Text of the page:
Peregrine did not neglect the occasion; but, on the contrary, seized the first minute, and, in gentle murmurs, lamented his hard hap in being thus the sport of fortune. He assured her, and that with great sincerity, that all the cross accidents of his life had not cost him one half of the vexation and keenness of chagrin which he had suffered last night; and that now he was on the brink of parting from her, he should be overwhelmed with the blackest despair, if she would not extend her compassion so far as to give him an opportunity of sighing at her feet in Brussels, during the few days his affairs would permit him to spend in that city. This young lady, with an air of mortification, expressed her sorrow for being the innocent cause of his anxiety; said she hoped last night’s adventure would be a salutary warning to both their souls; for she was persuaded, that her virtue was protected by the intervention of Heaven; that whatever impression it might have made upon him, she was enabled by it to adhere to that duty from which her passion had begun to swerve; and, beseeching him to forget her for his own peace, gave him to understand, that neither the plan she had laid down for her own conduct, nor the dictates of her honour, would allow her to receive his visits, or carry on any other correspondence with him, while she was restricted by the articles of her marriage-vow.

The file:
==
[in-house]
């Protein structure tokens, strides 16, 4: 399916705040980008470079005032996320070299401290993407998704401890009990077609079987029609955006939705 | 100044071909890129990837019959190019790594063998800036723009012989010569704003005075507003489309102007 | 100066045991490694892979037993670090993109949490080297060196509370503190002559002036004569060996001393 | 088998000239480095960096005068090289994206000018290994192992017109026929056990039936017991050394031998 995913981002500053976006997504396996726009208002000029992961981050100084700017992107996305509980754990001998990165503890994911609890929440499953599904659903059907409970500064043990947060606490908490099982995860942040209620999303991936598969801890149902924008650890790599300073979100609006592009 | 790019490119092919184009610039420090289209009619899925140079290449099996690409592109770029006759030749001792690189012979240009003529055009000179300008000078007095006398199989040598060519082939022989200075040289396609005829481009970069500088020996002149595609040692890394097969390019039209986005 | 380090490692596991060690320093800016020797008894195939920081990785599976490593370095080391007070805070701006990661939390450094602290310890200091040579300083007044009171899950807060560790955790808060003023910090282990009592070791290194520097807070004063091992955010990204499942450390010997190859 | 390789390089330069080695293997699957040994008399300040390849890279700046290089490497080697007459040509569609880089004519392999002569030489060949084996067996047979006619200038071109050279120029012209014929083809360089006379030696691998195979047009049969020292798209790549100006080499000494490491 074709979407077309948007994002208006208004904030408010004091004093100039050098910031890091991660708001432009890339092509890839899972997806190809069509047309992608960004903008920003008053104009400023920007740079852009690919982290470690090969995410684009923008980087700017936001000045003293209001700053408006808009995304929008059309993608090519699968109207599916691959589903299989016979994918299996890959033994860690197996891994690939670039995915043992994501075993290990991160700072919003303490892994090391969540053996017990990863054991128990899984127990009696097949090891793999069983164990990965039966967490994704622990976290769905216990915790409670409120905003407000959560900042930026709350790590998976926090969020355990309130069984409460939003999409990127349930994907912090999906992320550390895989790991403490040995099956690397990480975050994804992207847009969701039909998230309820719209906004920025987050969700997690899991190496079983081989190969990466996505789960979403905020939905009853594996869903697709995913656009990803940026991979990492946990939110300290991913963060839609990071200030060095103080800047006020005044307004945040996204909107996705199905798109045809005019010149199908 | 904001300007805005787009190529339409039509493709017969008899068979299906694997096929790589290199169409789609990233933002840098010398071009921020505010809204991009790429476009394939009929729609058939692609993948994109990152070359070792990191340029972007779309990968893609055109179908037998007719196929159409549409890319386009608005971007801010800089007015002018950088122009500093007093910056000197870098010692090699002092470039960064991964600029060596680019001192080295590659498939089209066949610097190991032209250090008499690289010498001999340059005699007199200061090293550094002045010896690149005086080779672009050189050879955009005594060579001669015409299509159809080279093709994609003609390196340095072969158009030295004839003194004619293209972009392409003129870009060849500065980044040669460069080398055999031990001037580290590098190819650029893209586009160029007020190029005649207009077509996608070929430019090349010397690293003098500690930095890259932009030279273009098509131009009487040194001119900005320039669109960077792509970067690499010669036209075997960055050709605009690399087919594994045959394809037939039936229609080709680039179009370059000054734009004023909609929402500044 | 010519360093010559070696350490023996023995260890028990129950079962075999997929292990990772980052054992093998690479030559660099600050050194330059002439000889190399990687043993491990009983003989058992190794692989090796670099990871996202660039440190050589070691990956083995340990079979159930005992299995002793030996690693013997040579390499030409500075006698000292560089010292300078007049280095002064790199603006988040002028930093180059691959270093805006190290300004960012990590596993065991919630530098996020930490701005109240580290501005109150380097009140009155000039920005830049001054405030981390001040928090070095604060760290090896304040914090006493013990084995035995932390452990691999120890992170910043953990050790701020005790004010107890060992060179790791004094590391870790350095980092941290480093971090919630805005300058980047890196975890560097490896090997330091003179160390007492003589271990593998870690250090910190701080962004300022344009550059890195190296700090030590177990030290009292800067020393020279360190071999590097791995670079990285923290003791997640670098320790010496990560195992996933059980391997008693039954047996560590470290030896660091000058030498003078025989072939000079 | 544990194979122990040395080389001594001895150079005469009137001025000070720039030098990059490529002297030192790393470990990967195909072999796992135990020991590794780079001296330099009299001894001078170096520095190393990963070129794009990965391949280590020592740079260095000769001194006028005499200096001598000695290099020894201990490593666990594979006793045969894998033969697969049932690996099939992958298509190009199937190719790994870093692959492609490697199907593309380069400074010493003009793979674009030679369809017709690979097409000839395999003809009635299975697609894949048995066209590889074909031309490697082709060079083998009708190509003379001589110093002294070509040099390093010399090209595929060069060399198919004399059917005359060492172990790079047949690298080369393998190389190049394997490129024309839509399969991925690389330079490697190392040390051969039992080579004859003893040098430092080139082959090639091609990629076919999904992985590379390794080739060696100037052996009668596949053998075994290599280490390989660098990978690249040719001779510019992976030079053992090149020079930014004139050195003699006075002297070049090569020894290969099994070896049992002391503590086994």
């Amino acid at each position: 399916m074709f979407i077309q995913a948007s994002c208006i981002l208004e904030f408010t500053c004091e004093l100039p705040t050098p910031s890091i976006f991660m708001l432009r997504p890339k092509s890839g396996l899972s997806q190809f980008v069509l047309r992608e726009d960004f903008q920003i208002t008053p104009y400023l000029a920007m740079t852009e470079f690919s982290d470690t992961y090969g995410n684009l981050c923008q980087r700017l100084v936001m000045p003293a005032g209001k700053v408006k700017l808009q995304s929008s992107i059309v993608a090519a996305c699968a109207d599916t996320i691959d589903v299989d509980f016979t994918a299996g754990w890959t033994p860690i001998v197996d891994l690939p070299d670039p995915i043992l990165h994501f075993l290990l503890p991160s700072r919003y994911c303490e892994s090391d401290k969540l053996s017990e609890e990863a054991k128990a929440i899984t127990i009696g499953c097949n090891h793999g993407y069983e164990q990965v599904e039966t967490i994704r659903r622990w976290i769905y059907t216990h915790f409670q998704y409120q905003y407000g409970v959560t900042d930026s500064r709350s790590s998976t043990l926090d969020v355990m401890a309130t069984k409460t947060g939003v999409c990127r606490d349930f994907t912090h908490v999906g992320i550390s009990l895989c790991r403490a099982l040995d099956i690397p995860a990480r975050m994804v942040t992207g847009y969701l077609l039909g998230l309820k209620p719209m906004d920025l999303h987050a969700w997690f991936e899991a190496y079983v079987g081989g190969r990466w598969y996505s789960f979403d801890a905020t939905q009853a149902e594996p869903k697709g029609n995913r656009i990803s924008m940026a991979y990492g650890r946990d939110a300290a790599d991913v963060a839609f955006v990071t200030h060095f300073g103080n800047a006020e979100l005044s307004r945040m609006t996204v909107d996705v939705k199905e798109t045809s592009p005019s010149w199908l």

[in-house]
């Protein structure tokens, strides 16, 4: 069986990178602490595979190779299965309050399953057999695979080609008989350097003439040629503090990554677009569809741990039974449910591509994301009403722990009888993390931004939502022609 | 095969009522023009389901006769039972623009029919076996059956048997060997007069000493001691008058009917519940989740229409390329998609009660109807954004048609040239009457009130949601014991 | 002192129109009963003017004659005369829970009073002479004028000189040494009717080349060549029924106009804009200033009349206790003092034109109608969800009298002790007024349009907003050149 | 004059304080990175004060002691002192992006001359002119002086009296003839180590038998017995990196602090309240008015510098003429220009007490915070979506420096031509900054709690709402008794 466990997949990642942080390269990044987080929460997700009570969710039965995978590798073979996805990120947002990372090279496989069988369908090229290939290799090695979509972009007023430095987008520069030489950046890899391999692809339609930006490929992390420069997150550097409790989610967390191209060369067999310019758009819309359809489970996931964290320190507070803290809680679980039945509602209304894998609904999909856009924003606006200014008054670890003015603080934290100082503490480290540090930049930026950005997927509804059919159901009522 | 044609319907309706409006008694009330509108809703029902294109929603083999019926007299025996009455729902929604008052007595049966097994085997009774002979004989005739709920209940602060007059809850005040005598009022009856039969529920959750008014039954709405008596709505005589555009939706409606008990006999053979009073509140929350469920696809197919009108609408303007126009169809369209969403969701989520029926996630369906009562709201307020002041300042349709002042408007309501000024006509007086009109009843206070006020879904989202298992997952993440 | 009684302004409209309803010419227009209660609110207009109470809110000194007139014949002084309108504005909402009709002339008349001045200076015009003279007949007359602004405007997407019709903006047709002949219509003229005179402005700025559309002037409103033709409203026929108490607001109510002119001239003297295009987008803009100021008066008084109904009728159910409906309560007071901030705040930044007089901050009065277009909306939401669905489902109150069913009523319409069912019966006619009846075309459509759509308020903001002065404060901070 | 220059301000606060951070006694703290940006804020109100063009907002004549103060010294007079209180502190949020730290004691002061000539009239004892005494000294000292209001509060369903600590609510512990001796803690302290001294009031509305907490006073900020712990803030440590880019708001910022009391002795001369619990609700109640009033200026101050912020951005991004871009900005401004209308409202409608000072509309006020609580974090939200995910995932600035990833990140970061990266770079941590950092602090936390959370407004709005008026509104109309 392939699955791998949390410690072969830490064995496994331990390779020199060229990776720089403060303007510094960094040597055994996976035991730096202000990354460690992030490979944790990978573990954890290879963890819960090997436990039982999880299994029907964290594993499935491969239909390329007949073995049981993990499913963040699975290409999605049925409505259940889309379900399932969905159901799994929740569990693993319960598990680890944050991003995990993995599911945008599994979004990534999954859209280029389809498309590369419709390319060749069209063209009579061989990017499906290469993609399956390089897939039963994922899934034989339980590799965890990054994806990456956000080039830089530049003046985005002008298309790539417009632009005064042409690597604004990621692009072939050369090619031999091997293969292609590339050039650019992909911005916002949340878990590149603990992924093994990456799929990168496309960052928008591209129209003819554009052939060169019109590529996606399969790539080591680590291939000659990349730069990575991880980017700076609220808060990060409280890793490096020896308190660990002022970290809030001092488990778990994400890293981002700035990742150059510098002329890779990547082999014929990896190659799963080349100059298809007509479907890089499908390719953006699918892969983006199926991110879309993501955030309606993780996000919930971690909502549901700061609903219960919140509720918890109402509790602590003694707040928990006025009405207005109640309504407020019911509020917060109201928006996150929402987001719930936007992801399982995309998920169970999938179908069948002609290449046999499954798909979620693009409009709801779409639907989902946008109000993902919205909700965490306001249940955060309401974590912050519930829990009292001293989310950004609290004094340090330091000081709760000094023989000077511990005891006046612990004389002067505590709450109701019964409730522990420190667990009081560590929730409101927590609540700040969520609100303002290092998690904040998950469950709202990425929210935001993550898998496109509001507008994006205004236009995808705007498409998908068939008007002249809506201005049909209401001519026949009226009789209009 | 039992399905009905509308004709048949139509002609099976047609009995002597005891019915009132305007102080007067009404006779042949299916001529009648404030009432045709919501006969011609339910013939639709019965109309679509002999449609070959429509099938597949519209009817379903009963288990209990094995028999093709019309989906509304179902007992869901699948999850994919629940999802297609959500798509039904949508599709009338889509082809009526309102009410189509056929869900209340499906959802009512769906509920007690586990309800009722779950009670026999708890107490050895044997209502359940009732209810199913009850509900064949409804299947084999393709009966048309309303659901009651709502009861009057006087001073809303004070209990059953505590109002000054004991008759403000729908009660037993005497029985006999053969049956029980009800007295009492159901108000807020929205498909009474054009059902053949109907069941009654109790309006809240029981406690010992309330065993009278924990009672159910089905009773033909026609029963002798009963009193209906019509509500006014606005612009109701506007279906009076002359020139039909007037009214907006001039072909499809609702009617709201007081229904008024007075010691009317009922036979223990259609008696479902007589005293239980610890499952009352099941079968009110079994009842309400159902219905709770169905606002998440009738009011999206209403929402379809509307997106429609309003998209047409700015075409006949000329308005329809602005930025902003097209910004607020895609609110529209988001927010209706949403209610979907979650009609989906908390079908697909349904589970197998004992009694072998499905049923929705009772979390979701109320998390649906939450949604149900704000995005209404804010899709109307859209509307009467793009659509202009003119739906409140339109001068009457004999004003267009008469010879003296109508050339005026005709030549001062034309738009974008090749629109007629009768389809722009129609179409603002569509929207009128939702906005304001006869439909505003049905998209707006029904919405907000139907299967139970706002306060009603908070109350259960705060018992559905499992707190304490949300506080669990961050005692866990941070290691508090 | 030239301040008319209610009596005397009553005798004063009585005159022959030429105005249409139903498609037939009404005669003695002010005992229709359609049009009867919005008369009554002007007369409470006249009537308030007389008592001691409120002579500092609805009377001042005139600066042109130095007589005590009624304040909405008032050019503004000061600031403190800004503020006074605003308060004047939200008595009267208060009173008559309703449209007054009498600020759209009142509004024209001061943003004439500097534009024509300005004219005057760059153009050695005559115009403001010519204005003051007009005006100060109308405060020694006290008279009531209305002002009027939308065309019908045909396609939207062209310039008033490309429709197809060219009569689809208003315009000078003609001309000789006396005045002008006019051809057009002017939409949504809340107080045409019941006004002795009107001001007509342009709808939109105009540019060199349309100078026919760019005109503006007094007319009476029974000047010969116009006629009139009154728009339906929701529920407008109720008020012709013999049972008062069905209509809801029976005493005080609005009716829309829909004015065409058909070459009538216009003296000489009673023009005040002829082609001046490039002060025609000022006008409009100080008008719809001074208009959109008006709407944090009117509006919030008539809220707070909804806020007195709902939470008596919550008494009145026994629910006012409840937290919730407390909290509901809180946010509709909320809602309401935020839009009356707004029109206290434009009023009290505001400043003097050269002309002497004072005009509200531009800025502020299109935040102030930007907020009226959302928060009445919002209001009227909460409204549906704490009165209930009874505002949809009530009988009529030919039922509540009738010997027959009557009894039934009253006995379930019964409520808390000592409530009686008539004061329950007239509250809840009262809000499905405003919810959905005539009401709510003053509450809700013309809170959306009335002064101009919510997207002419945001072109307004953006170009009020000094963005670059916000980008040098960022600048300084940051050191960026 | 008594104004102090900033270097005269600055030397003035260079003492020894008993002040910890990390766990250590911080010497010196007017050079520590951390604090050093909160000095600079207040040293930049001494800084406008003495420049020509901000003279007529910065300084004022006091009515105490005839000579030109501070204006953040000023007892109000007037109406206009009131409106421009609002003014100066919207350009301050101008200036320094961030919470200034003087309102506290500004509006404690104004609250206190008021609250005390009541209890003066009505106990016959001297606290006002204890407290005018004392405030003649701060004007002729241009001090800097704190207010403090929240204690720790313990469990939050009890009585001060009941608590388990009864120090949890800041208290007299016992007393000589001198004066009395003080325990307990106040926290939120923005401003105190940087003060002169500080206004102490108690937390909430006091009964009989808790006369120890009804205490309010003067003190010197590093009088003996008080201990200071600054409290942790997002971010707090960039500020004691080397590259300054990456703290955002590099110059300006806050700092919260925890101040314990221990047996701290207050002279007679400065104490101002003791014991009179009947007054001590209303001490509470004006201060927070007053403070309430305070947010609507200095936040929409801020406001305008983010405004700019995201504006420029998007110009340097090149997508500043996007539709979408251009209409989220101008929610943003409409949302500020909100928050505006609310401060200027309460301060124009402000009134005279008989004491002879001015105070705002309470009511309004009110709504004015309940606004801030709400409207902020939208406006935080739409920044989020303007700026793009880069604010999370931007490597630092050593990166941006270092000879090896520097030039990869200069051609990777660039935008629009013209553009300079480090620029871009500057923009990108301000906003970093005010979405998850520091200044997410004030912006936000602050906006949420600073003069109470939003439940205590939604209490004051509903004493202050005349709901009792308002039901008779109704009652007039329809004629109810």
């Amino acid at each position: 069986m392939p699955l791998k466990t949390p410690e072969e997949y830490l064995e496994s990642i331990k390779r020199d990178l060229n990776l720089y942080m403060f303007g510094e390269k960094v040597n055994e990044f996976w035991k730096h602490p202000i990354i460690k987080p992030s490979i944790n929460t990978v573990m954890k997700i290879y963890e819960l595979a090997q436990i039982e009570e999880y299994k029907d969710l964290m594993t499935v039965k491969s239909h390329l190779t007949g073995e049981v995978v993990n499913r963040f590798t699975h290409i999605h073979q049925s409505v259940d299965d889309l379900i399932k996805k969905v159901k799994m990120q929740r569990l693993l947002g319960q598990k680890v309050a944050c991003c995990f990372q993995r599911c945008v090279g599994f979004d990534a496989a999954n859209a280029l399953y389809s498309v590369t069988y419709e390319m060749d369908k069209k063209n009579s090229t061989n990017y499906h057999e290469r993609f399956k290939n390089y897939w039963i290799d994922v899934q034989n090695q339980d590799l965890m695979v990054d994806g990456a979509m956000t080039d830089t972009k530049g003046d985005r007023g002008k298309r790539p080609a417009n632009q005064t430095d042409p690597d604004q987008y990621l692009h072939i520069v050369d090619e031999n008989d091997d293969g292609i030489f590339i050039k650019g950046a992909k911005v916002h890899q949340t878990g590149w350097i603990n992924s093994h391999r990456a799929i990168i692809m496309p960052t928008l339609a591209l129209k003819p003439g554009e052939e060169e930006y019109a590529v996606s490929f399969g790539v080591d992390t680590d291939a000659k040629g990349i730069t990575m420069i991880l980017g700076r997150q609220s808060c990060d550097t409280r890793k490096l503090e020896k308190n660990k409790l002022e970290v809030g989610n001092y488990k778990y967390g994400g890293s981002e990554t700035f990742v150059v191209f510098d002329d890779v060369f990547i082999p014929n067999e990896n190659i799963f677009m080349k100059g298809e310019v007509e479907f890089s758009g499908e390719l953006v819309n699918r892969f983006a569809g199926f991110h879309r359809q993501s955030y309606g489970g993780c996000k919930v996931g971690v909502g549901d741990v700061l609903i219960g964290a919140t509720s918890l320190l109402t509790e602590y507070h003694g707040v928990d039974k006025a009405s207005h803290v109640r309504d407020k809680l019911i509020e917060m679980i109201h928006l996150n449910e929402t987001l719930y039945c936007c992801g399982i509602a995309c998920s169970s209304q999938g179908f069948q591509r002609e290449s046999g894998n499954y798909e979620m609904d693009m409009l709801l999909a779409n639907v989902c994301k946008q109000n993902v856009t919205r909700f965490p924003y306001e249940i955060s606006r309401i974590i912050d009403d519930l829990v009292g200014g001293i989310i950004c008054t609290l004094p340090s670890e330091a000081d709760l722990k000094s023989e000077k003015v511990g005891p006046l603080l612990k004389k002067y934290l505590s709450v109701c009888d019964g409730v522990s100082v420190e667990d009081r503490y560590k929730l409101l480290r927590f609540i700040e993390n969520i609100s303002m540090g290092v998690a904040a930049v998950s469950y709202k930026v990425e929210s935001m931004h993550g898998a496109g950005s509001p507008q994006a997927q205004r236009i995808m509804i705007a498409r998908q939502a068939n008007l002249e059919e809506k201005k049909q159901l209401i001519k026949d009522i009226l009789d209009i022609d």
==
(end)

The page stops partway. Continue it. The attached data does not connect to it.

This explanation produced such a violent effect upon her admirer, that he was for some minutes deprived of the faculty of speech; which he no sooner recovered, than he gave vent to the most unbridled transports of passion. He taxed her with barbarity and indifference; told her, that she had robbed him of his reason and internal peace; that he would follow her to the ends of the earth, and cease to live sooner than cease to love her; that he would sacrifice the innocent fool who had been the occasion of all this disquiet, and murder every man whom he considered as an obstruction to his views. In a word, his passions, which had continued so long in a state of the highest fermentation, together with the want of that repose which calms and quiets the perturbation of the spirits, had wrought him up to a pitch of real distraction. While he uttered these delirious expressions, the tears ran down his cheeks; and he underwent such agitation that the tender heart of the fair Fleming was affected with his condition: and, while her own face was bedewed with the streams of sympathy, she begged him, for Heaven’s sake, to be composed; and promised, for his satisfaction, to abate somewhat of the rigour of her purpose. Consoled by this kind declaration, he recollected himself; and, taking out his pencil, gave her his address, when she had assured him, that he should hear from her in four-and-twenty hours, at farthest, after their separation.